Choqok 1.6 has been in development for the past couple of months, during which the development team managed to add quite some improvements that make the open-source micro-blogging client a great alternative to existing products, such as Corebird and Birdie, both of which are written for GTK+-based desktops.

  • Tor 0.2.8.6 Is Released

    The latest version of the Tor project was released this week, offering greater security and anonymity to individuals and organizations.

  • GitHub Enterprise 2.7 -- a better way to commit to commits

    The new release includes ‘GPG signature verification’ a technology that allows teams to know exactly who authored a commit.

    The release also includes several API previews to help developers create integrations that enforce customised policies and fit workflows.

    [...]

    The release also adds ways for developers (and other users) to streamline the development process i.e. up to 10 people can be assigned to a given issue or pull request. Users can also prioritise task lists without editing markdown and know when comments have been edited.

Leftovers: Software

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Software

Software and Games

Filed under
Software
Gaming

Leftovers: Software

Filed under
Software
  • Tor Project 0.2.8.6 Improves Client Bootstrapping Performance, Linux Security

    The Tor Project is proud to announce the general availability of a new stable branch of the widely-used Tor software for anonymity online. The Tor 0.2.8 series is currently the most advanced one and build 0.2.8.6 is now ready for download.

    According to the release notes, the Tor 0.2.8 stable branch has been in development for the past several months, during which the development team managed to implement over 300 changes. The biggest new features since Tor 0.2.7 are performance improvements to client bootstrapping, production-ready authority-side implementation for better identity keys for relays, as well as new security features for Linux OSes.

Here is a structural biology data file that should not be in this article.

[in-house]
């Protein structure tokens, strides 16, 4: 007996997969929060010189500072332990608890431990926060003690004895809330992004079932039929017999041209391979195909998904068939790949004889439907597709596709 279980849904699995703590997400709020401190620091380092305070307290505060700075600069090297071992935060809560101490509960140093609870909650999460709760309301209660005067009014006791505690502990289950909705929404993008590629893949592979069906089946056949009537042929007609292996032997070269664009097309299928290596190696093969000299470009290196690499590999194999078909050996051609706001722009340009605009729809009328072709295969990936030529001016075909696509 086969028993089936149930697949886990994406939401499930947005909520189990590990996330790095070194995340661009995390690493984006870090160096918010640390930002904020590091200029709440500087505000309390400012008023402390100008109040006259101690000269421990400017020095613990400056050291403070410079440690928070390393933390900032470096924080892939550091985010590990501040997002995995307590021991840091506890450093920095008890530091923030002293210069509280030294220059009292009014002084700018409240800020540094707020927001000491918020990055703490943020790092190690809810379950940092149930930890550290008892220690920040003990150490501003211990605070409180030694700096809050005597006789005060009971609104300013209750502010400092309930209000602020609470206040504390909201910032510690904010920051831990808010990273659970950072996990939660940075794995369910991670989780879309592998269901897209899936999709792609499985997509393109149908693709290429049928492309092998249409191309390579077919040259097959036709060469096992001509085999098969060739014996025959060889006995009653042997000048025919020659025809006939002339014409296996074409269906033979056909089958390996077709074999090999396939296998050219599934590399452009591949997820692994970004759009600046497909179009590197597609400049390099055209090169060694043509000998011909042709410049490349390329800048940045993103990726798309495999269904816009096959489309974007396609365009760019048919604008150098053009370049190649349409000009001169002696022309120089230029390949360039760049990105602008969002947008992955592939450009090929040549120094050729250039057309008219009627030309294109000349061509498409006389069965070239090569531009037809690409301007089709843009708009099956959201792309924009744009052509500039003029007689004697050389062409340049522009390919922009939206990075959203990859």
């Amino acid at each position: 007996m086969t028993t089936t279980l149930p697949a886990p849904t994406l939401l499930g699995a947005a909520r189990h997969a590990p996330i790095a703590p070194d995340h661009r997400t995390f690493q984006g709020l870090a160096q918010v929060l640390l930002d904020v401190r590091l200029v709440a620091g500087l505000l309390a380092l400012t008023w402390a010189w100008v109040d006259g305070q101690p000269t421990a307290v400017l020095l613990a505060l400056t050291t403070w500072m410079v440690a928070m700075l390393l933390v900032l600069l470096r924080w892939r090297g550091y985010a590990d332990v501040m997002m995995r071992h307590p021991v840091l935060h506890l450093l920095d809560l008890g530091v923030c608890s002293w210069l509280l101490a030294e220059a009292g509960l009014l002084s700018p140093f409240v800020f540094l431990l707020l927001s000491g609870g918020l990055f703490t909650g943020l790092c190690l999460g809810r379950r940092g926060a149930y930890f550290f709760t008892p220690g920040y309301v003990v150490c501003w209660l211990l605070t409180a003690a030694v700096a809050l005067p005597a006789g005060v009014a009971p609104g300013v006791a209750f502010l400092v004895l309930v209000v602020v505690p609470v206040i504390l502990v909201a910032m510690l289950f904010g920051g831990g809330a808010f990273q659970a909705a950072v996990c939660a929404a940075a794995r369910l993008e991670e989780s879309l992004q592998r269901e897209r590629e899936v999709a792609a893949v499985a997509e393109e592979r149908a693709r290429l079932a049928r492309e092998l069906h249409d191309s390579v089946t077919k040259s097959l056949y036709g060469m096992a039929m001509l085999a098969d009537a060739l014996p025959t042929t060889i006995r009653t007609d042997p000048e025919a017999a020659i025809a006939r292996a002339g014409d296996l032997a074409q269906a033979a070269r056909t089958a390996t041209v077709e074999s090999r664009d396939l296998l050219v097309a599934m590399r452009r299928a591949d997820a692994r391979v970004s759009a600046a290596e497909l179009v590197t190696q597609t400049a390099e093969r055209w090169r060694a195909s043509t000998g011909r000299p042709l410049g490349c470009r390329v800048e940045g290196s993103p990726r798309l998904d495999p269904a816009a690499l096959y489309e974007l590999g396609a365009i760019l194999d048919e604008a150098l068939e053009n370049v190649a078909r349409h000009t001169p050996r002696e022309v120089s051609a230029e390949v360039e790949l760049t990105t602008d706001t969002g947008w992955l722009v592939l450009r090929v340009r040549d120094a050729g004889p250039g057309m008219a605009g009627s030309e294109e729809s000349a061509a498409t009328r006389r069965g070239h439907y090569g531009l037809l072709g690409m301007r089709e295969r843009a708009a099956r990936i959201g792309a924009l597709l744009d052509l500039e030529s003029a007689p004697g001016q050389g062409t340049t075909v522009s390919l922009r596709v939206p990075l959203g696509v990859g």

• Fotoxx 16.08 Free Image Editor Improves Sepia Coloring, Adds New Functions

    Fotoxx developer Michael Cornelison announced a new monthly release of the open-source and free image editor software for GNU/Linux operating systems, version 16.08.

    Fotoxx 16.08 is the August 2016 maintenance update of the popular software application, bringing numerous new features and improving existing ones. According to the release notes, there's now support for removing multiple images just by clicking on their thumbnails in Albums, and users will be able to drag image thumbnails from a gallery or file manager directly into an album, and position them.

  • NetworkManager 1.2.4 Adds Reverse DNS Entries for IPv6 to Dnsmasq, More Tweaks

    The popular and widely-used NetworkManager open-source network connection management software for GNU/Linux operating systems has been updated today, August 3, 2016, to version 1.2.4.

    NetworkManager 1.2.4 is the second maintenance update in the major 1.2 series of the application, and, according to the internal changelog that we've attached at the end of the article for your reading pleasure, it brings quite some nice additions and fixes for the most annoying issues reported by users since NetworkManager 1.2.2.

  • Atom 1.9.0 Released With Drag And Drop Layout Management, Display Layers

    Atom is a free, open source "hackable text editor for the 21st Century" developed by GitHub, available for Linux, Windows, and OS X. It features a built-in package manage that allows searching and installing new packages (and themes) from within Atom, smart autocompletion, file system browser, multiple panes, and more.

  • Subuser 0.5 - the path to stability

    In subuser 0.5 release cycle we’ve seen an overall trend towards the stabalization of the source tree, a reduction in bugs, and the beginning of work packaging subuser. Thanks to Stanislas Leduc, subuser is now in Debian sid and Ubuntu Yakkety! Packages for the RPM based distributions are in the works. You can find the packaging code here.

    One of the major stepping stones on the way to subuser stability was the solidification of UTF-8 support. This meant that we had to drop support for Python 2.

  • One-time passwords and GnuPG with Nitrokey